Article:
App providers and developers are in the hot seat again. On the same day that the FTC fined the social networking app Path $800,000 over allegations that it collected personal information without obtaining consumers’ consent, the FTC released a report outlining privacy guidelines for mobile platform providers, application developers, and advertising networks (the “Report”). Explaining the Commission’s increased attention to this area, the outgoing FTC Commissioner described the current state of rules and practices in the mobile space as a sort of “Wild West.” Cautioning that the Commission will "closely monitor developments in this space”, the FTC “strongly” encouraged companies in the mobile ecosystem to work expeditiously to implement the recommendations in the Report. The guidance focuses on how mobile app players should improve their disclosures to ensure that users understand how their personal data will be collected and used.
While the FTC guidelines are directed to all players in the mobile arena, the Report emphasizes that platform providers (such as Amazon, Apple, Blackberry, Google, and Microsoft), are “the gatekeepers to the app marketplace”, and thus have the greatest ability to effect improvements to mobile privacy disclosure. The Report suggests that platform providers and developers build in privacy protection at every stage in developing their products, provide consumers with choices related to privacy at the relevant time and in the relevant context, and disclose details about their collection and use of consumers’ information.
Among the specific recommendations, the Report suggests that platform providers consider “offering a Do Not Track (DNT) mechanism for smartphone users,” and that they create a “dashboard” for consumers. The dashboard feature would allow users to see the content being accessed by the apps they have downloaded. The Report also urges platforms providers to develop icons to be displayed when user data is transmitted, and to provide “just-in-time disclosures” to consumers, which would require consumers to provide express consent before an app accesses potentially sensitive information. To the extent that the platform providers do not obtain user consent before accessing sensitive user information, the Report encourages app developers to do so.
privacy disclosure statements in order to allow consumers to compare privacy practices of different apps akin to reviewing nutrition labels on food.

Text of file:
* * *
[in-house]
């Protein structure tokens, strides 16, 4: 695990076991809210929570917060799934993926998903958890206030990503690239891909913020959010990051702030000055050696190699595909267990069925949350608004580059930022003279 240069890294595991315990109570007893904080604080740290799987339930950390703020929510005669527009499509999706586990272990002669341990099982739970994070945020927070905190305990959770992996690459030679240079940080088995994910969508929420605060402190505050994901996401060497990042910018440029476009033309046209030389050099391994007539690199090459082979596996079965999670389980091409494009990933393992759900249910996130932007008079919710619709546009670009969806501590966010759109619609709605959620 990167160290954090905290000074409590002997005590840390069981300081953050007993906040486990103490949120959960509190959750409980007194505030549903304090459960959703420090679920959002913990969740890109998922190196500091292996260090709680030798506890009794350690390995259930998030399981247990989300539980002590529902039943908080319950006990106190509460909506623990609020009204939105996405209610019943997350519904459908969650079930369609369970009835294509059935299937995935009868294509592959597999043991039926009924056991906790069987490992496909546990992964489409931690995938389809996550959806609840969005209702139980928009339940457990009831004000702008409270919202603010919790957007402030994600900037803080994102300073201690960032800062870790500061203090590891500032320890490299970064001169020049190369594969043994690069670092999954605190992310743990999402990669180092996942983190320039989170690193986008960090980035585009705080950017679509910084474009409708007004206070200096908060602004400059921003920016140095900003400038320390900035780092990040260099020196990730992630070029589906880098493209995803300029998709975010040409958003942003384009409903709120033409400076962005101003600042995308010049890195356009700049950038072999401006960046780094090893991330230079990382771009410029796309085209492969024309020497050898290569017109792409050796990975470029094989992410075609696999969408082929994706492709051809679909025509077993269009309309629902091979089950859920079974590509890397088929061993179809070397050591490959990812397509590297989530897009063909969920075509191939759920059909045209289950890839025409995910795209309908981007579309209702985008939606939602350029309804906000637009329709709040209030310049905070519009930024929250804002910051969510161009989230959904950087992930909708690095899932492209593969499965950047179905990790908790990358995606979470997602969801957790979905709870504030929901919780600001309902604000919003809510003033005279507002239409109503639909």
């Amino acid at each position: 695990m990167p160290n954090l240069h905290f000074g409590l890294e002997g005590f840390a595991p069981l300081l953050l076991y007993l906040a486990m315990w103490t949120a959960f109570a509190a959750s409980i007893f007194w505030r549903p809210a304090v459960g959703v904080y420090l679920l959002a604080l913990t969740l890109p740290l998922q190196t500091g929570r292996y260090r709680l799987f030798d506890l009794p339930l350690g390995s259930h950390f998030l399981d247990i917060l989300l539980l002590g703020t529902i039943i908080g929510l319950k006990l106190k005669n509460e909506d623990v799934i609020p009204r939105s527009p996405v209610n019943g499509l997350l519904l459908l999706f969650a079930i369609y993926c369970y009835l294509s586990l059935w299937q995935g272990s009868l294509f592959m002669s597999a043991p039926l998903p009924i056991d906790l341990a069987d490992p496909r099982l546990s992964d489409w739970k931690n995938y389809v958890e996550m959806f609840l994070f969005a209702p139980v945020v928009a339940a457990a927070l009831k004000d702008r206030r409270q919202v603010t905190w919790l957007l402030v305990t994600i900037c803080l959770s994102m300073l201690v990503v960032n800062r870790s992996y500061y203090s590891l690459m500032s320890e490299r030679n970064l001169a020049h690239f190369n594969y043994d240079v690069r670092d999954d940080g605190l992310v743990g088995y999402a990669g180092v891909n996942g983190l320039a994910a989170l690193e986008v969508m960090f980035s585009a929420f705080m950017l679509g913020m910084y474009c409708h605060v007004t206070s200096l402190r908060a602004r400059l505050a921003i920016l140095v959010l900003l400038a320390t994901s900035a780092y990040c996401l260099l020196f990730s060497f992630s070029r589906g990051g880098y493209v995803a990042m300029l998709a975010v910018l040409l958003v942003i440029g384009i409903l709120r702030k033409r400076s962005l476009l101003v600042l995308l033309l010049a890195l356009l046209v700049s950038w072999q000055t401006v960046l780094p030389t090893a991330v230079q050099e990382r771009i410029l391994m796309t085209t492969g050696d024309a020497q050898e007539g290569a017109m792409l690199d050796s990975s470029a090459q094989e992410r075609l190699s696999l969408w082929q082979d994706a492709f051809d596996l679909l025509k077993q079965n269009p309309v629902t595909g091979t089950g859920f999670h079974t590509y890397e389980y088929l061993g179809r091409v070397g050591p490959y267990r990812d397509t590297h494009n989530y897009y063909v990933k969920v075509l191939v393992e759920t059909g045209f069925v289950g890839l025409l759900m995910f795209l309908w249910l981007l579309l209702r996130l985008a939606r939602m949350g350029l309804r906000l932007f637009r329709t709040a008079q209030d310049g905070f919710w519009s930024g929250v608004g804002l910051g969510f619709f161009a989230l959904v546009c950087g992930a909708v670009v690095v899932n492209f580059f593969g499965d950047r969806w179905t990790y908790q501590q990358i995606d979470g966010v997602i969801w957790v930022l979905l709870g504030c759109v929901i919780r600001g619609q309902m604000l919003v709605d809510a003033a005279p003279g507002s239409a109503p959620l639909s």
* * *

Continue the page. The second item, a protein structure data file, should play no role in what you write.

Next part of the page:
The Report recommends that advertising networks and other third parties communicate with app developers to help them provide accurate disclosures, and assist platform providers so that they can provide effective implementation of DNT mechanisms for mobile devices.
Although the Report is not binding, it is an indication of how seriously the agency is focused on mobile privacy. While following the guidelines may not immunize a company from liability, it provides a road map of what kinds of activities might render it the target of an investigation – such as, for example, conveying the impression that an app gathers geolocation data only once, when, in truth, it does so repeatedly.
The FTC also posted on its Bureau of Consumer Protection Business Center website new data security guidance for mobile apps developers. This security guidance advises developers to implement “reasonable data security” in the development stage of an app and offers a checklist of measures that developers should consider to ensure the privacy and security of their users' data.
The full Report can be viewed here.
Ms. Bromberg is the head of the firm's Intellectual Property and Licensing Group. She handles all aspects of intellectual property, Internet, and technology law, including license agreements, technology transfer and vendor agreements, joint development and co-branding agreements, privacy policies, website terms of service, and management of IP litigation (including patent, trademark, copyright, and trade secret litigation). She was named as a New York Super Lawyer
for Intellectual Property in 2010, 2011, and 2012.
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